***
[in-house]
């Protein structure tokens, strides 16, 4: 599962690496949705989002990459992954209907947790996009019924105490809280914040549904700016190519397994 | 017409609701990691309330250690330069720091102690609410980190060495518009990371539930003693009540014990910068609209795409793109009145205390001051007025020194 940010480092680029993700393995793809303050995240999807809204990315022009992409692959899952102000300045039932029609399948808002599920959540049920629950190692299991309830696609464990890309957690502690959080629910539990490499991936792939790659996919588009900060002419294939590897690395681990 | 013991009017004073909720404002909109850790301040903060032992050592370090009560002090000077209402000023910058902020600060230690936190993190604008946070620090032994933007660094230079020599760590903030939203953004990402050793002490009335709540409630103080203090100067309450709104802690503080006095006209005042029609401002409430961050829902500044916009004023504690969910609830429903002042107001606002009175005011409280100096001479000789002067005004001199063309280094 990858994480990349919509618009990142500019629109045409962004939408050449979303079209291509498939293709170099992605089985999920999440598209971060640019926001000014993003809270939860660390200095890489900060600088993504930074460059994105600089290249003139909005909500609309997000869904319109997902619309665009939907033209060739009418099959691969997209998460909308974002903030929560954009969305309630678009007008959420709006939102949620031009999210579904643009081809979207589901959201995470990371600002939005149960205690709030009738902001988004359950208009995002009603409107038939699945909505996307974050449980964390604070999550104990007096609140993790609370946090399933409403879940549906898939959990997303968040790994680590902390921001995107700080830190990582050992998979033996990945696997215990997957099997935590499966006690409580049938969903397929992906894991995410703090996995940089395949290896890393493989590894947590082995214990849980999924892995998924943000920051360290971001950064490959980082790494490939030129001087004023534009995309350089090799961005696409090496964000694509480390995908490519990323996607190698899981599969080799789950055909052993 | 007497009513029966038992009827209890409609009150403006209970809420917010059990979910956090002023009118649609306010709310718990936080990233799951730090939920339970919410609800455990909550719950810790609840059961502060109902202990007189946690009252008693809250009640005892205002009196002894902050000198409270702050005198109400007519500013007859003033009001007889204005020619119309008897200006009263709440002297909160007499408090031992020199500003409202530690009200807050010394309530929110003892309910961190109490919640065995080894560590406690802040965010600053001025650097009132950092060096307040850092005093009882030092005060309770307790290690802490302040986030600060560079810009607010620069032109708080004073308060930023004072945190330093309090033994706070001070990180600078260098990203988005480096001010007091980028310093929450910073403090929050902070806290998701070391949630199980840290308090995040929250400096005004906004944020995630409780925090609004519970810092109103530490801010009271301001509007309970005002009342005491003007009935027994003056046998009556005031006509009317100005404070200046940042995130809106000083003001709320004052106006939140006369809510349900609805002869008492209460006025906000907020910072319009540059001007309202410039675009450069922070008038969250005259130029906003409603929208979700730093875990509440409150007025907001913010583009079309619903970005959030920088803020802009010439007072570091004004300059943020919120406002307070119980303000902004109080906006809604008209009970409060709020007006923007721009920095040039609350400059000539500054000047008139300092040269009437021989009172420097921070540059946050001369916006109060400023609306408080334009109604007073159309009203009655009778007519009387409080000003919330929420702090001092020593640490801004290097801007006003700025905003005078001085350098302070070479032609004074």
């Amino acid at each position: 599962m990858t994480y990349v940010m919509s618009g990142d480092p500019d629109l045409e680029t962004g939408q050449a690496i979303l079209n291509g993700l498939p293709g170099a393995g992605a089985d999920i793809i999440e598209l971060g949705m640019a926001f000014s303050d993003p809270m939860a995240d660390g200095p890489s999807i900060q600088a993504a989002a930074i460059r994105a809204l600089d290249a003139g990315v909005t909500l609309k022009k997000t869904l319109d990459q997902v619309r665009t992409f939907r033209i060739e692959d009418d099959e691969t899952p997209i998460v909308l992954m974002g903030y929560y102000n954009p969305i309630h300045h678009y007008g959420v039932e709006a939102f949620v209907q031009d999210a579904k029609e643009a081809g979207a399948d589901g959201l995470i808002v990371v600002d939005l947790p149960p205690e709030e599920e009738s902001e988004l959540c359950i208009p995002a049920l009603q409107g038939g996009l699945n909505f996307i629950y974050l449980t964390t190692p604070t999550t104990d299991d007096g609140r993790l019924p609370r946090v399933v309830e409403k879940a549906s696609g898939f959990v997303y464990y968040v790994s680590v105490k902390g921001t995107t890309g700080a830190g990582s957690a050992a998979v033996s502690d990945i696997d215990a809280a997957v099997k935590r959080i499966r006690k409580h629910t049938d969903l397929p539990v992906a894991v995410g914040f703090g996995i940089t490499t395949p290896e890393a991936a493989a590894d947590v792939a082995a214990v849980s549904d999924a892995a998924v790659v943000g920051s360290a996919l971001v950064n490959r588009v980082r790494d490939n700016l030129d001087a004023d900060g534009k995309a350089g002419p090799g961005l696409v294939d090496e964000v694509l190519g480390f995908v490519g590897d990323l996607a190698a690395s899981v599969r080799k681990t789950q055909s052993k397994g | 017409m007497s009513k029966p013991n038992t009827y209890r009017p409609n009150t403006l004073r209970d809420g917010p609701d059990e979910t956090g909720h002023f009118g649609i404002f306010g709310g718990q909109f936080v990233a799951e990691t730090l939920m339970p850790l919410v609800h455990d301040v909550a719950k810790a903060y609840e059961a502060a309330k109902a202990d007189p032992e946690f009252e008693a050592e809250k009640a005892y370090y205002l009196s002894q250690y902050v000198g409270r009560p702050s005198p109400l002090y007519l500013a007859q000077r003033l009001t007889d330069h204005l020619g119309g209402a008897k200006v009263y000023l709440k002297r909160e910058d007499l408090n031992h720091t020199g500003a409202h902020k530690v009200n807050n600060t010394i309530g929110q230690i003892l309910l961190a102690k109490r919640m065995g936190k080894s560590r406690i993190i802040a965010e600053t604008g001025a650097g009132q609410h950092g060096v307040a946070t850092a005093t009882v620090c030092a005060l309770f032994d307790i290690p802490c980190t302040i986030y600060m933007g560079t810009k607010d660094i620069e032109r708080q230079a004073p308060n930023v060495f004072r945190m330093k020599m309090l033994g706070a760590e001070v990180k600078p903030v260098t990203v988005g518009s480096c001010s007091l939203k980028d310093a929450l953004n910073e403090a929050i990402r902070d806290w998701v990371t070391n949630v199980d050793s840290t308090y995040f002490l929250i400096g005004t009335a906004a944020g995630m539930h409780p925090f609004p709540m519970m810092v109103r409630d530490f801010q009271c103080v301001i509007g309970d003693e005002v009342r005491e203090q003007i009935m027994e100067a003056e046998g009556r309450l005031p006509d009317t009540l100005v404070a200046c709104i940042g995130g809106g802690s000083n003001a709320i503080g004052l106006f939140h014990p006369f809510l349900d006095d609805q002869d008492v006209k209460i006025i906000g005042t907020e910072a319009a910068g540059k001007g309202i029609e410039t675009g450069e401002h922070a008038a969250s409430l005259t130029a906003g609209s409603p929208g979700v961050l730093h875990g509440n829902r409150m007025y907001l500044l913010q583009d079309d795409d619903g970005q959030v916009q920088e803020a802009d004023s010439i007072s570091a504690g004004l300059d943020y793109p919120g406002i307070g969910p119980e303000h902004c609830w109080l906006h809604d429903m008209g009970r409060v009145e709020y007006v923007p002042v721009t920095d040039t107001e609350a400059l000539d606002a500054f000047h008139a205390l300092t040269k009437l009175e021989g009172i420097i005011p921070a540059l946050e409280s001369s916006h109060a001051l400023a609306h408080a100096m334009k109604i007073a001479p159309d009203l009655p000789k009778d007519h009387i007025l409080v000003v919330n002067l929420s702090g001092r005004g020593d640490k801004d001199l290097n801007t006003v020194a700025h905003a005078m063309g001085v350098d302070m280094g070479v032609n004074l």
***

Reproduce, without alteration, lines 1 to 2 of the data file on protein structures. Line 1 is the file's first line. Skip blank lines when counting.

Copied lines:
[in-house]
């Protein structure tokens, strides 16, 4: 599962690496949705989002990459992954209907947790996009019924105490809280914040549904700016190519397994 | 017409609701990691309330250690330069720091102690609410980190060495518009990371539930003693009540014990910068609209795409793109009145205390001051007025020194 940010480092680029993700393995793809303050995240999807809204990315022009992409692959899952102000300045039932029609399948808002599920959540049920629950190692299991309830696609464990890309957690502690959080629910539990490499991936792939790659996919588009900060002419294939590897690395681990 | 013991009017004073909720404002909109850790301040903060032992050592370090009560002090000077209402000023910058902020600060230690936190993190604008946070620090032994933007660094230079020599760590903030939203953004990402050793002490009335709540409630103080203090100067309450709104802690503080006095006209005042029609401002409430961050829902500044916009004023504690969910609830429903002042107001606002009175005011409280100096001479000789002067005004001199063309280094 990858994480990349919509618009990142500019629109045409962004939408050449979303079209291509498939293709170099992605089985999920999440598209971060640019926001000014993003809270939860660390200095890489900060600088993504930074460059994105600089290249003139909005909500609309997000869904319109997902619309665009939907033209060739009418099959691969997209998460909308974002903030929560954009969305309630678009007008959420709006939102949620031009999210579904643009081809979207589901959201995470990371600002939005149960205690709030009738902001988004359950208009995002009603409107038939699945909505996307974050449980964390604070999550104990007096609140993790609370946090399933409403879940549906898939959990997303968040790994680590902390921001995107700080830190990582050992998979033996990945696997215990997957099997935590499966006690409580049938969903397929992906894991995410703090996995940089395949290896890393493989590894947590082995214990849980999924892995998924943000920051360290971001950064490959980082790494490939030129001087004023534009995309350089090799961005696409090496964000694509480390995908490519990323996607190698899981599969080799789950055909052993 | 007497009513029966038992009827209890409609009150403006209970809420917010059990979910956090002023009118649609306010709310718990936080990233799951730090939920339970919410609800455990909550719950810790609840059961502060109902202990007189946690009252008693809250009640005892205002009196002894902050000198409270702050005198109400007519500013007859003033009001007889204005020619119309008897200006009263709440002297909160007499408090031992020199500003409202530690009200807050010394309530929110003892309910961190109490919640065995080894560590406690802040965010600053001025650097009132950092060096307040850092005093009882030092005060309770307790290690802490302040986030600060560079810009607010620069032109708080004073308060930023004072945190330093309090033994706070001070990180600078260098990203988005480096001010007091980028310093929450910073403090929050902070806290998701070391949630199980840290308090995040929250400096005004906004944020995630409780925090609004519970810092109103530490801010009271301001509007309970005002009342005491003007009935027994003056046998009556005031006509009317100005404070200046940042995130809106000083003001709320004052106006939140006369809510349900609805002869008492209460006025906000907020910072319009540059001007309202410039675009450069922070008038969250005259130029906003409603929208979700730093875990509440409150007025907001913010583009079309619903970005959030920088803020802009010439007072570091004004300059943020919120406002307070119980303000902004109080906006809604008209009970409060709020007006923007721009920095040039609350400059000539500054000047008139300092040269009437021989009172420097921070540059946050001369916006109060400023609306408080334009109604007073159309009203009655009778007519009387409080000003919330929420702090001092020593640490801004290097801007006003700025905003005078001085350098302070070479032609004074």